Everything here is designed for quick building and repair. The thick airfoil is the most durable I have ever cut and it flies extraordinarily well even when built heavy which you can't say with most planes. The thick airfoil also helps to slow the plane down for combat but it will still fly at 70-75 mph as shown. With the FC 28-12 or a BP21 and a 7x6 prop this plane will go vertical with 3S lipos at about 15 amps.

Happy flying!!!



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Old May 23, 2008, 02:43 AM
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Old May 24, 2008, 11:02 AM
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Old May 24, 2008, 12:51 PM
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Pinata Gordo Construction - Copy

Lee asked me to copy my original post over to this thread. The plane was completed in Dec 2007 and is still dishing out whacks just fine.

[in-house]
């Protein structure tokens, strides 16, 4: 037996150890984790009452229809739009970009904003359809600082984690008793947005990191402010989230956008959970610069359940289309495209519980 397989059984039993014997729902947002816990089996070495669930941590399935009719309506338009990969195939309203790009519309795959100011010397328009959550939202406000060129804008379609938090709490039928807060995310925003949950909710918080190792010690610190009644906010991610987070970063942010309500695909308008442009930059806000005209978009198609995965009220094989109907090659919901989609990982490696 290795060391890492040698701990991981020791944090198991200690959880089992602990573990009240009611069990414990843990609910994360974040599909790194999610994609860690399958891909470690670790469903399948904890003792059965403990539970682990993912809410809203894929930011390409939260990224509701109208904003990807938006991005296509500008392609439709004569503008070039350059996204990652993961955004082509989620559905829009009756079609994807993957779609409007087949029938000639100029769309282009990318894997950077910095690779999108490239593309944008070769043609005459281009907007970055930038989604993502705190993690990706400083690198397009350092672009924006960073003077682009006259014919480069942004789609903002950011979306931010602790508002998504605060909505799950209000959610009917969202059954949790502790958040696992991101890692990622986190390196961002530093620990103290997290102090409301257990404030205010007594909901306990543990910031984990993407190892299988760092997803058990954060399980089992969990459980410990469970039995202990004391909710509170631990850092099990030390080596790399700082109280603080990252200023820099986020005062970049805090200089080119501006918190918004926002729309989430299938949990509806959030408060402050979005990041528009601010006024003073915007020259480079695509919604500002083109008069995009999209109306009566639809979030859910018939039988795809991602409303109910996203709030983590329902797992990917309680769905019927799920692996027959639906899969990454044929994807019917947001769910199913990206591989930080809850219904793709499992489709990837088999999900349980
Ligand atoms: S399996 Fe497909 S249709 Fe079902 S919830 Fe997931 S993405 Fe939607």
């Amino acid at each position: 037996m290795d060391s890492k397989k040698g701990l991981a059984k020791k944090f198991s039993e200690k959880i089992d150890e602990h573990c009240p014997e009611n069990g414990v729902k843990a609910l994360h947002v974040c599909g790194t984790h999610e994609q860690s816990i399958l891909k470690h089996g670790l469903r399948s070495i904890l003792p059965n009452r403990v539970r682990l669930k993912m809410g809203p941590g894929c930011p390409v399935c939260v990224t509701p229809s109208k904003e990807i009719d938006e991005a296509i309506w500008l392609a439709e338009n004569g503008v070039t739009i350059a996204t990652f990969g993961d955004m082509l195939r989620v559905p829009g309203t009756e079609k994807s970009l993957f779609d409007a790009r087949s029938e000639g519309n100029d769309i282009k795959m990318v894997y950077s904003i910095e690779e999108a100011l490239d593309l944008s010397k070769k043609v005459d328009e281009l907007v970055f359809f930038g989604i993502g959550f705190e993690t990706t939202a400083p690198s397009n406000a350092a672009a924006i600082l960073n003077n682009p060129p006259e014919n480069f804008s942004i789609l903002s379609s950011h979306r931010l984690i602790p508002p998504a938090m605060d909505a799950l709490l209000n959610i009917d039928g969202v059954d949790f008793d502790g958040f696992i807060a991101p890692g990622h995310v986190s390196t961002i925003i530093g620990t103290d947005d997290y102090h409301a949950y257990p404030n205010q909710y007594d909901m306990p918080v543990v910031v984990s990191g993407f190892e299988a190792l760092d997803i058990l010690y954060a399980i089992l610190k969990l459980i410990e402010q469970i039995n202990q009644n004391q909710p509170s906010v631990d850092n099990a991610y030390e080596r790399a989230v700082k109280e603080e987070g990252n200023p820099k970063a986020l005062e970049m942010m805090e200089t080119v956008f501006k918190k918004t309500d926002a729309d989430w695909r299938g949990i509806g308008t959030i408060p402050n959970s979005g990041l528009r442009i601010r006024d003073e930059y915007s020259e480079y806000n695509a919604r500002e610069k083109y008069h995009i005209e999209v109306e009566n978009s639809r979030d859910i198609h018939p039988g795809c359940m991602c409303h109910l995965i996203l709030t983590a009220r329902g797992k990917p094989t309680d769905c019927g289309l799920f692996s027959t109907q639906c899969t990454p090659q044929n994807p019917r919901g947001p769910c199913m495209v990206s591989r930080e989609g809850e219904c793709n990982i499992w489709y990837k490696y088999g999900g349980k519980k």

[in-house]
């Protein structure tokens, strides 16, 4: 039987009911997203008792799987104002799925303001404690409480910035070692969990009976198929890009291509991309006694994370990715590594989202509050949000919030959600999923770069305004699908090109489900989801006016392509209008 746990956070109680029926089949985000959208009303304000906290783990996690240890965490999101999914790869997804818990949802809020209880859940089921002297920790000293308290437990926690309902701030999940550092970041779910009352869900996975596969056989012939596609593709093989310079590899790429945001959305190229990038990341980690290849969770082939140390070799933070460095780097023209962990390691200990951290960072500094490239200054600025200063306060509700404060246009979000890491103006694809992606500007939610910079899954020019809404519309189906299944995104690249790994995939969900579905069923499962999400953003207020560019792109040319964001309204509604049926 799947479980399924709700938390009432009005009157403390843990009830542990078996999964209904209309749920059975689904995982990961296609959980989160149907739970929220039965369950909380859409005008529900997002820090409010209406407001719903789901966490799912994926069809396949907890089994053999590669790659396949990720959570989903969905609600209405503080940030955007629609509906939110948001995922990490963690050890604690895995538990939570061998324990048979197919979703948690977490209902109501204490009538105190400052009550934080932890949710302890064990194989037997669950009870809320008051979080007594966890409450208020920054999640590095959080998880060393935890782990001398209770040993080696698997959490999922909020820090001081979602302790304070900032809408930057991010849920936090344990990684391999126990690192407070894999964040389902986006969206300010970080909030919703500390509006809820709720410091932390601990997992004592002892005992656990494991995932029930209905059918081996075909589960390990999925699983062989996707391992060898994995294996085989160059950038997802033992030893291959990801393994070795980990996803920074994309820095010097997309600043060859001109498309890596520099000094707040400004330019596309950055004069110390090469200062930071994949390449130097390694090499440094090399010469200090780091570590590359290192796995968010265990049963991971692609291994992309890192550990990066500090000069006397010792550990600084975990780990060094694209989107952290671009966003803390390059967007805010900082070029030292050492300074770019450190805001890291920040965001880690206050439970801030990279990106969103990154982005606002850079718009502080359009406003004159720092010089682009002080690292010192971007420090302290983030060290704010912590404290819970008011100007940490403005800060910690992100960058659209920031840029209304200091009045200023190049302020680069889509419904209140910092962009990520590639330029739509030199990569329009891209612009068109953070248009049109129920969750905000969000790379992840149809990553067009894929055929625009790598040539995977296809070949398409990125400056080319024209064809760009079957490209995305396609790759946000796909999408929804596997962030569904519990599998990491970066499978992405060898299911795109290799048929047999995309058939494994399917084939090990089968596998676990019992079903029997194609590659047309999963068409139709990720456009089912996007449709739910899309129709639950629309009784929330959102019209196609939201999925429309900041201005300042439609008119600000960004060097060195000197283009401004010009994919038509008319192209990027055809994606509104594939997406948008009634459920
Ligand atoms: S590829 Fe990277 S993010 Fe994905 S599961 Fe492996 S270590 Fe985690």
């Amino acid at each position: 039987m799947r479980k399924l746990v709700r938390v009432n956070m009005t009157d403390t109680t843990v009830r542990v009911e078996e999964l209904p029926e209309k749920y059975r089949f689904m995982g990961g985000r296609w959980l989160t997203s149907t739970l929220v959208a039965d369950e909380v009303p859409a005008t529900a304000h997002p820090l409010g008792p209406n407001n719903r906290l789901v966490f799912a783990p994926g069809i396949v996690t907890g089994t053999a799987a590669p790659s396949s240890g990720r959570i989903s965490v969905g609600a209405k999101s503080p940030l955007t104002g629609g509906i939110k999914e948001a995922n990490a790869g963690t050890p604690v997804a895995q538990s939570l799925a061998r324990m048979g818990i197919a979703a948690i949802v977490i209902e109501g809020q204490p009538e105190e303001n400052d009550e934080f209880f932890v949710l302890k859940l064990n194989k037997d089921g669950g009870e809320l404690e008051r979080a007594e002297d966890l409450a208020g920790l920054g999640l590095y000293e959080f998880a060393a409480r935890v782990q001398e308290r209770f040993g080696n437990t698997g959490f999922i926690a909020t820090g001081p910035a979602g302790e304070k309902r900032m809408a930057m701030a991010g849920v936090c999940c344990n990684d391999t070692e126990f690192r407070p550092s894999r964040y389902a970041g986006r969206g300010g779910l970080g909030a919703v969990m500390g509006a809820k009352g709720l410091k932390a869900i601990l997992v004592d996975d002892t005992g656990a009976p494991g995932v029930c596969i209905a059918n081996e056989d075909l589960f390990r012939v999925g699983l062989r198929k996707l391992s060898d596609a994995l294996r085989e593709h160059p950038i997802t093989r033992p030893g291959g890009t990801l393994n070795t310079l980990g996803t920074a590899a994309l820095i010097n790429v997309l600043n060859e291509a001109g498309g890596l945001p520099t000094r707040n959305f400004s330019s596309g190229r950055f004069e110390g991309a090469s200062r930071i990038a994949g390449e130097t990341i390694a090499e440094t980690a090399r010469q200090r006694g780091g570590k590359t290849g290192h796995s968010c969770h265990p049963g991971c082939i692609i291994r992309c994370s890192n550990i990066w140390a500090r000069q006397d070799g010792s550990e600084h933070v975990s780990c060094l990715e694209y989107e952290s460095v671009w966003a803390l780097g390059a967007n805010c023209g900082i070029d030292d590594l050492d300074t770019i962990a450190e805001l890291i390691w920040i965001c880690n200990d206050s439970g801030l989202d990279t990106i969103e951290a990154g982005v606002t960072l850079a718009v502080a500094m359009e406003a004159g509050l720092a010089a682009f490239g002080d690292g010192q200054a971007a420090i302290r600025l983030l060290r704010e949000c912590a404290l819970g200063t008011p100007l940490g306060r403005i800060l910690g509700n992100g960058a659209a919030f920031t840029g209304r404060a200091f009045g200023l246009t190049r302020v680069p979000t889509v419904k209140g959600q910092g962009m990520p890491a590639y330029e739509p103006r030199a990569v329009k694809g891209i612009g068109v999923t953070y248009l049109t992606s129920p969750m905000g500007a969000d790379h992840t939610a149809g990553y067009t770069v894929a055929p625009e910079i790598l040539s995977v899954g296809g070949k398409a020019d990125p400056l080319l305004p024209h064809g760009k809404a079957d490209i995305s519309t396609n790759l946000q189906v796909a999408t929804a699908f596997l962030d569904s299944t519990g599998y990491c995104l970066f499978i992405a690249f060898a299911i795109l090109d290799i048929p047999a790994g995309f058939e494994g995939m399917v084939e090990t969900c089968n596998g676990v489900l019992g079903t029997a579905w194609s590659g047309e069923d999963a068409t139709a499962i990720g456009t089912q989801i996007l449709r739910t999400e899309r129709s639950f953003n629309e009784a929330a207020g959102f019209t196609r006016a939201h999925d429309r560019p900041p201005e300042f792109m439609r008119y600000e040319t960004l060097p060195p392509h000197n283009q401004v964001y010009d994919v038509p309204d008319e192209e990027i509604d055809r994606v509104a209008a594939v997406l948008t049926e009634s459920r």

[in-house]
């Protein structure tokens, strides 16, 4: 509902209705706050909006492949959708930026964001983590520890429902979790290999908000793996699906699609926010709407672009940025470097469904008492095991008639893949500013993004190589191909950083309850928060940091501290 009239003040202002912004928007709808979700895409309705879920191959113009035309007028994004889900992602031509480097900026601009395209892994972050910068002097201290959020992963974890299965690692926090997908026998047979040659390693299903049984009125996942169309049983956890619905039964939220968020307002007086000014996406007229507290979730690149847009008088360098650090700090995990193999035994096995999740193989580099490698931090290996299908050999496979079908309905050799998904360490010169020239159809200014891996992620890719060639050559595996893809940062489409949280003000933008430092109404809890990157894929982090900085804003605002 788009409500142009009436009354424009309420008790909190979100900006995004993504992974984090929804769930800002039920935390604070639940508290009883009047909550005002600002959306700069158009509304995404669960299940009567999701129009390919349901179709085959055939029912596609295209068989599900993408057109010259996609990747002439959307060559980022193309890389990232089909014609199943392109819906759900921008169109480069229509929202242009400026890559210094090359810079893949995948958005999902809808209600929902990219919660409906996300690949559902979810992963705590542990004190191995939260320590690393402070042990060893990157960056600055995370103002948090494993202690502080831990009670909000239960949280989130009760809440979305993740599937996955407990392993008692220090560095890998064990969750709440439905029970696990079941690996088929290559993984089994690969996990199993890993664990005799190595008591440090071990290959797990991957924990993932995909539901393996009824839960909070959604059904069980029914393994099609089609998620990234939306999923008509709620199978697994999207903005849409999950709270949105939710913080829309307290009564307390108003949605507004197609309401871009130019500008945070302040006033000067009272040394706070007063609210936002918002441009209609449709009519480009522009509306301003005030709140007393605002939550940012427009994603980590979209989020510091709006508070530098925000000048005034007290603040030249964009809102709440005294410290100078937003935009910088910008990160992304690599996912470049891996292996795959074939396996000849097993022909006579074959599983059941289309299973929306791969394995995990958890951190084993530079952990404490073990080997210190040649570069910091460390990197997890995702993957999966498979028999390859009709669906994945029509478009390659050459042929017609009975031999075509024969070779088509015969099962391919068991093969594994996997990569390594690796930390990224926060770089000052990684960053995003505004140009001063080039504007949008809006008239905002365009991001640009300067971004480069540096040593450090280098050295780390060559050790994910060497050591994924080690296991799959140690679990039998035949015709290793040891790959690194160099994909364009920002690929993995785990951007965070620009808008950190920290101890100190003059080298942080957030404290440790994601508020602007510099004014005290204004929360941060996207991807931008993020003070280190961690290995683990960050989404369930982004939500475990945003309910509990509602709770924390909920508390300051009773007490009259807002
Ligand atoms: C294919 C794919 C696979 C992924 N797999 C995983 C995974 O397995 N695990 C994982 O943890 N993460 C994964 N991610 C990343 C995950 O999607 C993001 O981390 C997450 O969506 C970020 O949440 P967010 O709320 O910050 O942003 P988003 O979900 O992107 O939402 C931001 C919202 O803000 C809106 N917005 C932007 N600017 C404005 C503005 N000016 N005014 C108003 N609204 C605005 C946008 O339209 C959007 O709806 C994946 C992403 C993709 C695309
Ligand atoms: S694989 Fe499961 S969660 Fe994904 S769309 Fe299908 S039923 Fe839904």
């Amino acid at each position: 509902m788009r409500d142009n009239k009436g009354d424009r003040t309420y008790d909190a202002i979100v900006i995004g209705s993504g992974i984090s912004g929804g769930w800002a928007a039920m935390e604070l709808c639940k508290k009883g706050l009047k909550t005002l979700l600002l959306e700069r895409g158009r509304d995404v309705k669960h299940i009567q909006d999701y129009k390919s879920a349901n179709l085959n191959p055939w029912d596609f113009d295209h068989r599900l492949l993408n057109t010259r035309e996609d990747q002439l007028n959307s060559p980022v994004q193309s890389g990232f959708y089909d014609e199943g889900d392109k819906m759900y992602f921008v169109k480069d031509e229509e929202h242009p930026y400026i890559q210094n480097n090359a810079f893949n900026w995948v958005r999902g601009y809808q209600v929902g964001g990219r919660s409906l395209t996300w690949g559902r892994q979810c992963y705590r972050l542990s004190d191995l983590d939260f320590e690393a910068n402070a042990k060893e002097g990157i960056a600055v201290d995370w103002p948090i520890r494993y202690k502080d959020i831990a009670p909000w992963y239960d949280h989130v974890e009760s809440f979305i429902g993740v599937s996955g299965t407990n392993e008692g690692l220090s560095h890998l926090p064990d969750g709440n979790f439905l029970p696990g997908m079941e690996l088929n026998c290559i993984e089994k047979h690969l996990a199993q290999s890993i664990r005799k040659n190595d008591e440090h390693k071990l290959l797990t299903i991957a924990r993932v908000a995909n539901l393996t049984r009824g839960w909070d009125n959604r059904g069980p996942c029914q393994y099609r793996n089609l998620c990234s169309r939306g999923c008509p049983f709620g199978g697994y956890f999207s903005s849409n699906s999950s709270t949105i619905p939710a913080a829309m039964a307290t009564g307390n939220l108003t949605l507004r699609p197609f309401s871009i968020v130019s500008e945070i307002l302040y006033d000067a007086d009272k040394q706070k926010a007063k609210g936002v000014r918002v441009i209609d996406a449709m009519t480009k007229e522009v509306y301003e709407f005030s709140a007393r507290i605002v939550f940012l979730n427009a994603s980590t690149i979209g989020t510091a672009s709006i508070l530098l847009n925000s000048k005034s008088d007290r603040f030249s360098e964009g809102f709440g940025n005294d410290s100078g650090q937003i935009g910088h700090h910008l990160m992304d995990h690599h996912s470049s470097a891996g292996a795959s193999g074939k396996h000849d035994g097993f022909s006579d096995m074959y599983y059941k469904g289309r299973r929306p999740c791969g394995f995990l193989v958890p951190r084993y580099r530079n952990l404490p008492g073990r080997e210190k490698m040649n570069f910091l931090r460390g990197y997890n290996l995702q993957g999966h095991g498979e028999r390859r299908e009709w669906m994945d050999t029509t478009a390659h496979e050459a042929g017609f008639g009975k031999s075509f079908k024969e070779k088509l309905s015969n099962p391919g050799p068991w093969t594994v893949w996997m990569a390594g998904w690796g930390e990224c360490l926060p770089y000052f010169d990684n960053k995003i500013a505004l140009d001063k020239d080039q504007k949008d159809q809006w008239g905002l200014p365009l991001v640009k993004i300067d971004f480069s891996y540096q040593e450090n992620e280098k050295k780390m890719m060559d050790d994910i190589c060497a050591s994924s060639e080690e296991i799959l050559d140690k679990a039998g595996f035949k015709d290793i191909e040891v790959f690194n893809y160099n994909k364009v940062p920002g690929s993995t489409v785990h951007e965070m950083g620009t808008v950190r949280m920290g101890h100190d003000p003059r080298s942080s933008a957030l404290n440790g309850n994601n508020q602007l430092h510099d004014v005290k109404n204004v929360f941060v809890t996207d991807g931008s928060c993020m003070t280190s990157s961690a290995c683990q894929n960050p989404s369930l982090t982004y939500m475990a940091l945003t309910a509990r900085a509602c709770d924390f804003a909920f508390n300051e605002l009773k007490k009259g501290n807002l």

Here is it:

I just maidened my new PG today. It was a bit tail heavy, but once we figured that out, it flew very nicely. Lee asked me to post a bunch of pics or a video of the construction. Since I don't have a video camera that means pics. I pretty much followed the directions Lee has posted earlier in this thread. Since it is a bit tail heavy, I'm going to move the battery forward about 3/4" which should take care of it.

Final weight is 15 oz with TP Prolite 1320 3s pack, Castle Creations Phoenix 25 ESC, Spektrum 6100 receiver, two Hitec HS-81mg servos, and the Emax motor. I'm using a 7x6" APC slowflyer prop with a prop saver.

I've tried to comment on the steps in the photo captions, so here goes.